The House is expected to debate the U.S. military mission in Libya amid lingering complaints that the Obama administration lacks the legal authority to continue the operation.
Majority Leader Eric CantorEric CantorRyan reelected Speaker in near-unanimous GOP vote Financial technology rules are set to change in the Trump era Trump allies warn: No compromise on immigration MORE (R-Va.) hinted Monday that a Libya resolution would be attached as an amendment to a defense authorization bill that the House will begin debating on Tuesday.
Whether the House debate would focus on a measure supportive or critical of the mission is unclear. Several members of the House, however, have introduced amendments that would restrict funding for the operation.
While Congress would be unlikely to vote down a resolution supporting a U.S. military mission, any measure of support is likely to face opposition from a group of liberals and conservatives who have said Obama erred by deploying the military without explicit congressional backing.
The administration did not seek congressional authorization in March when it began the Libya campaign. Under the War Powers Act of 1973, U.S. armed forces must be withdrawn after 60 days unless Congress authorizes the mission or declares war.
The 60-day deadline for the Libya campaign was reached Friday.
Obama’s letter to congressional leaders did not cite the War Powers Act or request a formal authorization, but said “congressional action in support of the mission would underline the U.S. commitment to this remarkable international effort.”
“Such a resolution is also important in the context of our constitutional framework, as it would demonstrate a unity of purpose among the political branches on this important national security matter,” Obama wrote. “It has always been my view that it is better to take military action, even in limited actions such as this, with congressional engagement, consultation and support.”
In his letter, the president noted that the operation had become “more limited” as NATO has assumed command, but he did not put a timeline on U.S. involvement.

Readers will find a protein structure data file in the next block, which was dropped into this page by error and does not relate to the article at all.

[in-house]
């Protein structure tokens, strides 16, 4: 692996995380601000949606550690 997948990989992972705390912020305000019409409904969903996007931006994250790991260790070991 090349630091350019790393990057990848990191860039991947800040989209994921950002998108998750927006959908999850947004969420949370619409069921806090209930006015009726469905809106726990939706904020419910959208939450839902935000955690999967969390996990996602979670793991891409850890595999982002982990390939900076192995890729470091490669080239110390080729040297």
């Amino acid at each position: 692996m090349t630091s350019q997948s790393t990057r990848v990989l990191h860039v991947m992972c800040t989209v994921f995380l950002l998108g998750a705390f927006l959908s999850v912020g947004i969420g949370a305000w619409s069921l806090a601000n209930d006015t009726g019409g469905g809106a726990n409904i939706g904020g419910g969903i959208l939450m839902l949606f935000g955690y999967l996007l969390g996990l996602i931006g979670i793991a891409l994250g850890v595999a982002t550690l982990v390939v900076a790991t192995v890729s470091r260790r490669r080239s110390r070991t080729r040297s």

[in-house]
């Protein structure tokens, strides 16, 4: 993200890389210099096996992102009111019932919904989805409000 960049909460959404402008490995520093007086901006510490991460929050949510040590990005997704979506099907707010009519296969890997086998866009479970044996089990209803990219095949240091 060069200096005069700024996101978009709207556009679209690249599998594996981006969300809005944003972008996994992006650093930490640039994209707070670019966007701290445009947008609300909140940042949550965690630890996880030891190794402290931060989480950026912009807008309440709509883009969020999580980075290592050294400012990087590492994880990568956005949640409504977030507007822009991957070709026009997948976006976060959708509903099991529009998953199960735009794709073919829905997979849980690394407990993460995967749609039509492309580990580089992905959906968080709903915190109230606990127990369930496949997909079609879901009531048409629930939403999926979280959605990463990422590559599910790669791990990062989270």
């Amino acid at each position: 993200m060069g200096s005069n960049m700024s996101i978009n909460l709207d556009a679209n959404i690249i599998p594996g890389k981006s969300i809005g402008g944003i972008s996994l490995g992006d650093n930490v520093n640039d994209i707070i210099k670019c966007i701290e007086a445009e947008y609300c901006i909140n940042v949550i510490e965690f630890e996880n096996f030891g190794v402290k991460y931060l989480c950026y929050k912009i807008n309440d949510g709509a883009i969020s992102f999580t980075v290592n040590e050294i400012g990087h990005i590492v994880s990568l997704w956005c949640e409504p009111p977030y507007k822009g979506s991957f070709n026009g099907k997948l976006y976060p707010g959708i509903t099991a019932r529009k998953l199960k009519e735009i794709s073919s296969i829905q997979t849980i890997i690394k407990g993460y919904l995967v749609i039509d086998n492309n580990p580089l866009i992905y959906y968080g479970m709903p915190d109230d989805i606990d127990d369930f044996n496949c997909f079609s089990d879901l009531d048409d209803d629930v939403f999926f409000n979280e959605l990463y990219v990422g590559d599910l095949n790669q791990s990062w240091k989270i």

Asked whether the House would pass a resolution of support, Cantor cited the defense authorization bill.
“We’re going to have a robust amendment process, and I would imagine that some of the issues that you asked about … would be discussed in the amendment process, and we’ll wait to see that unfold,” he said.
Aides said it was not yet known who would sponsor the resolution or whether it would match the Senate version being introduced by Sens. John KerryJohn KerryKerry: Trump can’t instantly undo Obama actions ‘All or nothing’ leaves us nothing Kerry: Trump comments on German chancellor ‘inappropriate’ MORE (D-Mass.), John McCainJohn McCainUS democracy is in crisis. Trump voters must help us get past it. The rise of Carlson, and the fall of Van Susteren Booker to vote against Tillerson MORE (R-Ariz.), Carl LevinCarl LevinObama to preserve torture report in presidential papers 'Nuclear option' for Supreme Court nominees will damage Senate McCain's Supreme Court strategy leads to nuclear Senate MORE (D-Mich.), Dianne FeinsteinDianne FeinsteinSenators looking for deal on Trump's nominees Senate Democrats brace for Trump era Feinstein to hold campaign fundraisers, a hint she'll run again MORE (D-Calif.), Lindsey GrahamLindsey GrahamTrump’s UN pick threads needle on Russia, NATO Haley slams United Nations, echoing Trump Haley to question US funding of UN: report MORE (R-S.C.) and Joe Lieberman (I-Conn.).
The Senate resolution introduced Monday says that the chamber “supports the limited use of military force by the United States in Libya as part of the NATO mission to enforce United Nations Security Council Resolution 1973 (2011), as requested by the Transitional National Council, the Arab League and the Gulf Cooperation Council.”
The resolution says that the Senate agrees that “the goal of United States policy in Libya, as stated by the president, is to achieve the departure from power of Moammar Gadhafi and his family, including through the use of non-military means, so that a peaceful transition can begin to an inclusive government that ensures freedom, opportunity and justice for the people of Libya.”
The measure calls on Obama to consult regularly with Congress on the mission and to submit “a description of United States policy objectives in Libya, both during and after Gadhafi’s rule, and a detailed plan to achieve them.”
Sen. Richard Lugar (R-Ind.), a critic of the Libya mission, on Monday sent a letter to the White House asking Obama to seek explicit congressional authorization for the campaign.
Lugar called on officials to fulfill their commitment under the WPA to "respect the role of Congress with regard to our policy in Libya, including timely consultation on, and seeking authorization for, any continuation of U.S. military operations."
Pete Kasperowicz contributed. Last updated at 7:01 p.m.